A multi-storey car park in Birmingham could be transformed into an urban rooftop farm and community garden by Slow Food, an organisation focussed on improving food production to reduce carbon emissions and global warming
Based in the heart of Birmingham’s Jewellery Quarter, the Vyse Street Food Project is envisaged as a way of improving and reducing the city’s carbon footprint whilst delivering quality, clean food to residents.
The plans include a biodiversity centre, home to a café and education hub that would form partnerships with local schools and colleges to promote interest in food cultivation and cooking.
To support the Jewellery Quarter’s independent food retailers and its residents, Vyse street’s multi-storey car park was identified as an optimum location to build an urban farm that is easily accessible. The car park would also host a hub for delivering locally grown produce by cargo bike to residents, businesses and food justice groups.
“The Jewellery Quarter has got the smallest amount of green covering of the entire city so there is nowhere people can grow,” said Kate Smith, the founder and projects lead at Slow Food Birmingham. “It was during lockdown that one of our members had the idea of using the space on top of the car park because we know as residents it is underutilised.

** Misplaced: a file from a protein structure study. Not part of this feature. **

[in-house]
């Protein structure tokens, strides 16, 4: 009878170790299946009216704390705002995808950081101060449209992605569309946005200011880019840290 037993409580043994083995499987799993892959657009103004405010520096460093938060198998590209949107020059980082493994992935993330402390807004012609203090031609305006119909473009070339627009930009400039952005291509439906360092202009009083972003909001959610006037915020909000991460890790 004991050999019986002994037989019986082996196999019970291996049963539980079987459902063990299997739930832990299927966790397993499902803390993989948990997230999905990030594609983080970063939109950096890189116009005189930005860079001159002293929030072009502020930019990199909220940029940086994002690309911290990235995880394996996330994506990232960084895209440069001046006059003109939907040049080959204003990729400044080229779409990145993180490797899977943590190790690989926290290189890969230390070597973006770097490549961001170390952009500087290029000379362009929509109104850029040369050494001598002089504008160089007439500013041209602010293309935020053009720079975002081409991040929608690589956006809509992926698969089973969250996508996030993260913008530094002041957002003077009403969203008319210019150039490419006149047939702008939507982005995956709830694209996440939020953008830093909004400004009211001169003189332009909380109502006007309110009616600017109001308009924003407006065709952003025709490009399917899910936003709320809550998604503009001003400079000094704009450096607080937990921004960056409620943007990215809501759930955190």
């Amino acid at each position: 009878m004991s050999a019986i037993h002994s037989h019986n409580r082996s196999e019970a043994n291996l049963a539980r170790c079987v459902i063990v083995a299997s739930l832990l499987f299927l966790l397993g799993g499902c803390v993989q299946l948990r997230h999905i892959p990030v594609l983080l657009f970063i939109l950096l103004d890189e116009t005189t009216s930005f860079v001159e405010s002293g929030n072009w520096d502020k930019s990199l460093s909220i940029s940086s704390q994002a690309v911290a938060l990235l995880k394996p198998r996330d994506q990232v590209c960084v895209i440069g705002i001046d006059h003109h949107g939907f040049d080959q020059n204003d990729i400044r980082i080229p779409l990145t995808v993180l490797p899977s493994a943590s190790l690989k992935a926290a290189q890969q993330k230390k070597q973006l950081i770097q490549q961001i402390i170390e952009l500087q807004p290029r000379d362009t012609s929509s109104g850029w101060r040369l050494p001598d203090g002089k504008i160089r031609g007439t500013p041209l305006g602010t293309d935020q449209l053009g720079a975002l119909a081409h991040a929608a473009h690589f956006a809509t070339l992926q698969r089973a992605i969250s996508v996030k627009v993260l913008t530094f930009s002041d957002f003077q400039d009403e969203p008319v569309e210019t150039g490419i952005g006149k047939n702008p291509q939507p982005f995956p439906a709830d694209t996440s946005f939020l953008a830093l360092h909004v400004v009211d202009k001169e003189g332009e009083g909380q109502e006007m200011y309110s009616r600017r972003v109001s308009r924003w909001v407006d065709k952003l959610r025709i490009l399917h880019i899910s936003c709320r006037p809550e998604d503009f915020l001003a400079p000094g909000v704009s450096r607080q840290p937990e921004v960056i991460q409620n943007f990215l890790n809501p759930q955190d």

“Our proposal is part of a system rethink designed to provide food security as we cope with a changing world. One of the goals is to be able to show people that we are in the middle of a city and we are growing food 12 months of the year. We want to be bringing the community in and giving them an opportunity to get their hands dirty, talking about what food they can buy and how they might cook it.”
Design work on project was devised by Urban Design Hub, an interdisciplinary architectural design studio based in the Jewellery Quarter.
The studio said: “Working with Birmingham City Council and Slow Food UK, we developed a strategy that addresses the need for food growth in cities. Through circular thinking and creative transferable design principles, we have transformed the Vyse Street car park into the city’s first sustainable hub.”
The rooftop farm was created with communities in mind. Urban Design Hub has built relationships with local universities, businesses, and residents to understand their needs and how such a project would benefit their daily lives.
Founded in 1989, Slow Food is a global organisation that works to preserve local food cultures and traditions, counteract the rise of fast food and boost people’s interest in what they eat and where it comes from.
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